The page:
Which brings me to a second point: atheism is not a goal. To paraphrase Sam Harris, the word shouldn’t even need to exist. Atheism is part of a larger skeptical worldview which eschews superstition, magic and the supernatural. Religion is simply the most widespread, influential – and powerful – form of bad thinking we know of. That’s why atheism is such a prominent stance. Look at a country like Denmark, which is very secular, and you won’t see this kind of thing. There’s little need for it.

    Many people are stuck in situations they think they can’t get out of. Often, this is the case in communities with strong religious commitments. Religion works that way even in the presence of moderate belief. So the other main aim of atheism is to make it socially acceptable to “come out”; don’t cringe, because that’s apt. Just ask anyone who came out as an unbeliever in, say, a Hasidic family, or any number of insular sects that wall themselves off from the world. The internet gets the message out at light speed: Hey, over here! You’re normal! I’ve spoken to people who’ve come from those places who think we are just wonderful, even if they’re just sitting on the sidelines with their nachos.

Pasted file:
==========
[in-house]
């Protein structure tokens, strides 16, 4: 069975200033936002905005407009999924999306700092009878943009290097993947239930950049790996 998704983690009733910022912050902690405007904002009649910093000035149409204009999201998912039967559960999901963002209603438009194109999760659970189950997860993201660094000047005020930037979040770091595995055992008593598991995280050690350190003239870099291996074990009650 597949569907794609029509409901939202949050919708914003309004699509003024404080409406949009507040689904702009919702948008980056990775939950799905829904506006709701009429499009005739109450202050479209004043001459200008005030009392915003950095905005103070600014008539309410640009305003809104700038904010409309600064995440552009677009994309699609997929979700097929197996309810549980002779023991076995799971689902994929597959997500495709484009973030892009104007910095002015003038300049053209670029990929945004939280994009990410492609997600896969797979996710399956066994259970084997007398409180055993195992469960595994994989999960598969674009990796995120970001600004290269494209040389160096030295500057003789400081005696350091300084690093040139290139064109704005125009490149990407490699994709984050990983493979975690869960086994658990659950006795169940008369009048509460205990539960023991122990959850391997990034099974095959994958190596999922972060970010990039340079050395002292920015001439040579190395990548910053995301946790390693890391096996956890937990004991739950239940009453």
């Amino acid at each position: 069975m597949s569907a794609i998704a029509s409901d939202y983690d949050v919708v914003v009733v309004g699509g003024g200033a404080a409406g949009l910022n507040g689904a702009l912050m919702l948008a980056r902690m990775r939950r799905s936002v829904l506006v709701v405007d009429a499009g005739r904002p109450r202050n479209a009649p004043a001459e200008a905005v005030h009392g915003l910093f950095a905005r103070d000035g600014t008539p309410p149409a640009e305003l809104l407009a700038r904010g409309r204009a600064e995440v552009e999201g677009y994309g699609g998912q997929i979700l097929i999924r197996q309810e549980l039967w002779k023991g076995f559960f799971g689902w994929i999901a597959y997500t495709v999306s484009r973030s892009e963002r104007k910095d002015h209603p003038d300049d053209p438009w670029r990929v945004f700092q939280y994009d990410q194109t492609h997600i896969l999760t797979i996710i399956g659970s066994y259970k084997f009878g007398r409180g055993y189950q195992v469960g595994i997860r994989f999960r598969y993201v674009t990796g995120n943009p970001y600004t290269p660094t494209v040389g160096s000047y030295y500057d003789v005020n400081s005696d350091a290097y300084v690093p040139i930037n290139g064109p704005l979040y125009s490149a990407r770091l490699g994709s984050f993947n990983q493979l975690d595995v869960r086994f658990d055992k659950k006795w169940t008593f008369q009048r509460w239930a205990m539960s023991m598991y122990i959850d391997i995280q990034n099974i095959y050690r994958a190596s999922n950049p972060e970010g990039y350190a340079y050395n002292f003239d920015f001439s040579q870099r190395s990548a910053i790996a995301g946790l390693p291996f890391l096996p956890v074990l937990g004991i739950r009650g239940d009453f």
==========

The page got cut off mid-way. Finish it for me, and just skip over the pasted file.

4. It isn’t a matter of walking into a room and announcing a series of central tenets. It’s a matter of talking about a range of things, and a secular and/or atheist view becoming apparent, or responding to someone else’s announcement of a (theist or “spiritual”) central tenet.

  5. Just to clarify that I’m speaking for myself and what I believe “movement” atheism is trying to do, inasmuch as it is trying to do anything. Clearly, we’re much less organized as a group than those with religious motives. I think most of us just like to feel like there are others out there we can be honest with about our views. I think it’s that simple, really.

  6. Pingback: Debating other atheists | Marc Alan Di Martino